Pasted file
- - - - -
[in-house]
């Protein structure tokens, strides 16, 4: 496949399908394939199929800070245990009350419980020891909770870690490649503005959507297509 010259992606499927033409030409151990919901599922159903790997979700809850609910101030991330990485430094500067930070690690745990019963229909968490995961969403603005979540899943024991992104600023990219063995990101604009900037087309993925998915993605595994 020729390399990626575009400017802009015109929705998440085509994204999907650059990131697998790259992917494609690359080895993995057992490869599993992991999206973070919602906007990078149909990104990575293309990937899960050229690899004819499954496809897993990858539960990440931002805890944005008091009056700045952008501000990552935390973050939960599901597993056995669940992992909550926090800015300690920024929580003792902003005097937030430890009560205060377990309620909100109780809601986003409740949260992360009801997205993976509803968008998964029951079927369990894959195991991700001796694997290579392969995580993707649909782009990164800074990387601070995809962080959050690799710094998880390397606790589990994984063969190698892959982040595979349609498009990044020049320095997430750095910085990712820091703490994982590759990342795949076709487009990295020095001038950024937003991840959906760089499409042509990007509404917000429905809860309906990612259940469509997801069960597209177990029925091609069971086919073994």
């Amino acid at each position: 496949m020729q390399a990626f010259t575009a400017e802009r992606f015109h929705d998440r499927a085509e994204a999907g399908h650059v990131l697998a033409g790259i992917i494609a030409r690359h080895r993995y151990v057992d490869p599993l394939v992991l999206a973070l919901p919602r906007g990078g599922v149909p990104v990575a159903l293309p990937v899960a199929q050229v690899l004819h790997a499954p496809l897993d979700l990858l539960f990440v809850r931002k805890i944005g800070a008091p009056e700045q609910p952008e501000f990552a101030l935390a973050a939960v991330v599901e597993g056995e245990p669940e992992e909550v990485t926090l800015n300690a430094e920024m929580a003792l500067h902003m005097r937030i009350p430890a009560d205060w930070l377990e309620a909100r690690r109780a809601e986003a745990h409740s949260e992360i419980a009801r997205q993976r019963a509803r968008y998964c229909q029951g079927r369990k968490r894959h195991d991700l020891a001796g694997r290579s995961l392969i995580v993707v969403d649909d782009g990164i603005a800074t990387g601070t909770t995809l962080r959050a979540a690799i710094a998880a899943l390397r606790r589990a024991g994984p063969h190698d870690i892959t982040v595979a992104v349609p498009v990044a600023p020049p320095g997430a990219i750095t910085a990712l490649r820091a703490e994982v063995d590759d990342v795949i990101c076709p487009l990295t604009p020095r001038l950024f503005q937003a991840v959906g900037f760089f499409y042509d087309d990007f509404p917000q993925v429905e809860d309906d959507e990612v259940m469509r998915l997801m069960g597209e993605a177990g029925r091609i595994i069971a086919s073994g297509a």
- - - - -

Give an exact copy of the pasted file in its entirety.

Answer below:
[in-house]
């Protein structure tokens, strides 16, 4: 496949399908394939199929800070245990009350419980020891909770870690490649503005959507297509 010259992606499927033409030409151990919901599922159903790997979700809850609910101030991330990485430094500067930070690690745990019963229909968490995961969403603005979540899943024991992104600023990219063995990101604009900037087309993925998915993605595994 020729390399990626575009400017802009015109929705998440085509994204999907650059990131697998790259992917494609690359080895993995057992490869599993992991999206973070919602906007990078149909990104990575293309990937899960050229690899004819499954496809897993990858539960990440931002805890944005008091009056700045952008501000990552935390973050939960599901597993056995669940992992909550926090800015300690920024929580003792902003005097937030430890009560205060377990309620909100109780809601986003409740949260992360009801997205993976509803968008998964029951079927369990894959195991991700001796694997290579392969995580993707649909782009990164800074990387601070995809962080959050690799710094998880390397606790589990994984063969190698892959982040595979349609498009990044020049320095997430750095910085990712820091703490994982590759990342795949076709487009990295020095001038950024937003991840959906760089499409042509990007509404917000429905809860309906990612259940469509997801069960597209177990029925091609069971086919073994």
């Amino acid at each position: 496949m020729q390399a990626f010259t575009a400017e802009r992606f015109h929705d998440r499927a085509e994204a999907g399908h650059v990131l697998a033409g790259i992917i494609a030409r690359h080895r993995y151990v057992d490869p599993l394939v992991l999206a973070l919901p919602r906007g990078g599922v149909p990104v990575a159903l293309p990937v899960a199929q050229v690899l004819h790997a499954p496809l897993d979700l990858l539960f990440v809850r931002k805890i944005g800070a008091p009056e700045q609910p952008e501000f990552a101030l935390a973050a939960v991330v599901e597993g056995e245990p669940e992992e909550v990485t926090l800015n300690a430094e920024m929580a003792l500067h902003m005097r937030i009350p430890a009560d205060w930070l377990e309620a909100r690690r109780a809601e986003a745990h409740s949260e992360i419980a009801r997205q993976r019963a509803r968008y998964c229909q029951g079927r369990k968490r894959h195991d991700l020891a001796g694997r290579s995961l392969i995580v993707v969403d649909d782009g990164i603005a800074t990387g601070t909770t995809l962080r959050a979540a690799i710094a998880a899943l390397r606790r589990a024991g994984p063969h190698d870690i892959t982040v595979a992104v349609p498009v990044a600023p020049p320095g997430a990219i750095t910085a990712l490649r820091a703490e994982v063995d590759d990342v795949i990101c076709p487009l990295t604009p020095r001038l950024f503005q937003a991840v959906g900037f760089f499409y042509d087309d990007f509404p917000q993925v429905e809860d309906d959507e990612v259940m469509r998915l997801m069960g597209e993605a177990g029925r091609i595994i069971a086919s073994g297509a």